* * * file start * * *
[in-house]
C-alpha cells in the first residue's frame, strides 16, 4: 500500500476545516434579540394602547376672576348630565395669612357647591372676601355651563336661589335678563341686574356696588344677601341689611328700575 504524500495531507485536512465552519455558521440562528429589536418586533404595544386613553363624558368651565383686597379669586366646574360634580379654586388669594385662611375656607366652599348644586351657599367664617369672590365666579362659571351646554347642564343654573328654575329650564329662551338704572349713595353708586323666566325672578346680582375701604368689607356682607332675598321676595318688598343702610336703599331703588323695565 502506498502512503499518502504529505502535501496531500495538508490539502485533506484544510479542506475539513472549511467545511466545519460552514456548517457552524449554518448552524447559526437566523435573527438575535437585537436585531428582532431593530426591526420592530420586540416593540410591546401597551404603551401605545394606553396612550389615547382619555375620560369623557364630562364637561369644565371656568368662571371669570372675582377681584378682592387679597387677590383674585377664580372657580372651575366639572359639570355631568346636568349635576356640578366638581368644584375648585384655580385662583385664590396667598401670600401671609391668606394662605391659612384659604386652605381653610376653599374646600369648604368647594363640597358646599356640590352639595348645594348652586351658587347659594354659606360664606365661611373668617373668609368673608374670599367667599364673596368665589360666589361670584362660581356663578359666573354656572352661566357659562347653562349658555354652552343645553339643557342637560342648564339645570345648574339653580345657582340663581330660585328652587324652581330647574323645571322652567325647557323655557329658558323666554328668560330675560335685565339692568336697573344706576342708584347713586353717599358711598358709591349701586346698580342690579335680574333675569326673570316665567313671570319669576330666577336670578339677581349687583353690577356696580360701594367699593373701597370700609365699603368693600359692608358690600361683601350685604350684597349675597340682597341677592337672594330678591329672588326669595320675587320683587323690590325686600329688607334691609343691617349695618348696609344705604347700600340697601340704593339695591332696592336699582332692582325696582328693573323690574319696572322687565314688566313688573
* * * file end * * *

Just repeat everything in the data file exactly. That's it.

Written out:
[in-house]
C-alpha cells in the first residue's frame, strides 16, 4: 500500500476545516434579540394602547376672576348630565395669612357647591372676601355651563336661589335678563341686574356696588344677601341689611328700575 504524500495531507485536512465552519455558521440562528429589536418586533404595544386613553363624558368651565383686597379669586366646574360634580379654586388669594385662611375656607366652599348644586351657599367664617369672590365666579362659571351646554347642564343654573328654575329650564329662551338704572349713595353708586323666566325672578346680582375701604368689607356682607332675598321676595318688598343702610336703599331703588323695565 502506498502512503499518502504529505502535501496531500495538508490539502485533506484544510479542506475539513472549511467545511466545519460552514456548517457552524449554518448552524447559526437566523435573527438575535437585537436585531428582532431593530426591526420592530420586540416593540410591546401597551404603551401605545394606553396612550389615547382619555375620560369623557364630562364637561369644565371656568368662571371669570372675582377681584378682592387679597387677590383674585377664580372657580372651575366639572359639570355631568346636568349635576356640578366638581368644584375648585384655580385662583385664590396667598401670600401671609391668606394662605391659612384659604386652605381653610376653599374646600369648604368647594363640597358646599356640590352639595348645594348652586351658587347659594354659606360664606365661611373668617373668609368673608374670599367667599364673596368665589360666589361670584362660581356663578359666573354656572352661566357659562347653562349658555354652552343645553339643557342637560342648564339645570345648574339653580345657582340663581330660585328652587324652581330647574323645571322652567325647557323655557329658558323666554328668560330675560335685565339692568336697573344706576342708584347713586353717599358711598358709591349701586346698580342690579335680574333675569326673570316665567313671570319669576330666577336670578339677581349687583353690577356696580360701594367699593373701597370700609365699603368693600359692608358690600361683601350685604350684597349675597340682597341677592337672594330678591329672588326669595320675587320683587323690590325686600329688607334691609343691617349695618348696609344705604347700600340697601340704593339695591332696592336699582332692582325696582328693573323690574319696572322687565314688566313688573